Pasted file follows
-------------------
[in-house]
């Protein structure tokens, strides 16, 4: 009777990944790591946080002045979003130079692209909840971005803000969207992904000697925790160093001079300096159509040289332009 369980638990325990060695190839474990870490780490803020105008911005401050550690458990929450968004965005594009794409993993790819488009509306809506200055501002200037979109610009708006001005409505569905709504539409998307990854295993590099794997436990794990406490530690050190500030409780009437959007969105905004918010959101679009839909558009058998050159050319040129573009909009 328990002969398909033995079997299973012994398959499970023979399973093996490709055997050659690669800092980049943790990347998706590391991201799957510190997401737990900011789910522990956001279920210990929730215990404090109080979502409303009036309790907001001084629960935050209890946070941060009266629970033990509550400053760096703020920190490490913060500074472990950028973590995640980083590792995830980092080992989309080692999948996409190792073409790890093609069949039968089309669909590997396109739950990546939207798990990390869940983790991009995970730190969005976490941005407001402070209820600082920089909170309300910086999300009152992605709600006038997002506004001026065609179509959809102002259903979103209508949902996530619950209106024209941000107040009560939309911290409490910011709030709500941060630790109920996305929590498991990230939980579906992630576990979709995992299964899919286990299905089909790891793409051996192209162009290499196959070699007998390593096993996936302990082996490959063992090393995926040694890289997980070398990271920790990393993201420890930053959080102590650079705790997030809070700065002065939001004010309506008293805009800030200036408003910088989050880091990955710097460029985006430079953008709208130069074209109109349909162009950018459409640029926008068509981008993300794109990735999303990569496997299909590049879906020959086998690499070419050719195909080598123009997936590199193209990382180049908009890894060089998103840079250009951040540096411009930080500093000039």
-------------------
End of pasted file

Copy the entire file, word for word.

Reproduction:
[in-house]
């Protein structure tokens, strides 16, 4: 009777990944790591946080002045979003130079692209909840971005803000969207992904000697925790160093001079300096159509040289332009 369980638990325990060695190839474990870490780490803020105008911005401050550690458990929450968004965005594009794409993993790819488009509306809506200055501002200037979109610009708006001005409505569905709504539409998307990854295993590099794997436990794990406490530690050190500030409780009437959007969105905004918010959101679009839909558009058998050159050319040129573009909009 328990002969398909033995079997299973012994398959499970023979399973093996490709055997050659690669800092980049943790990347998706590391991201799957510190997401737990900011789910522990956001279920210990929730215990404090109080979502409303009036309790907001001084629960935050209890946070941060009266629970033990509550400053760096703020920190490490913060500074472990950028973590995640980083590792995830980092080992989309080692999948996409190792073409790890093609069949039968089309669909590997396109739950990546939207798990990390869940983790991009995970730190969005976490941005407001402070209820600082920089909170309300910086999300009152992605709600006038997002506004001026065609179509959809102002259903979103209508949902996530619950209106024209941000107040009560939309911290409490910011709030709500941060630790109920996305929590498991990230939980579906992630576990979709995992299964899919286990299905089909790891793409051996192209162009290499196959070699007998390593096993996936302990082996490959063992090393995926040694890289997980070398990271920790990393993201420890930053959080102590650079705790997030809070700065002065939001004010309506008293805009800030200036408003910088989050880091990955710097460029985006430079953008709208130069074209109109349909162009950018459409640029926008068509981008993300794109990735999303990569496997299909590049879906020959086998690499070419050719195909080598123009997936590199193209990382180049908009890894060089998103840079250009951040540096411009930080500093000039």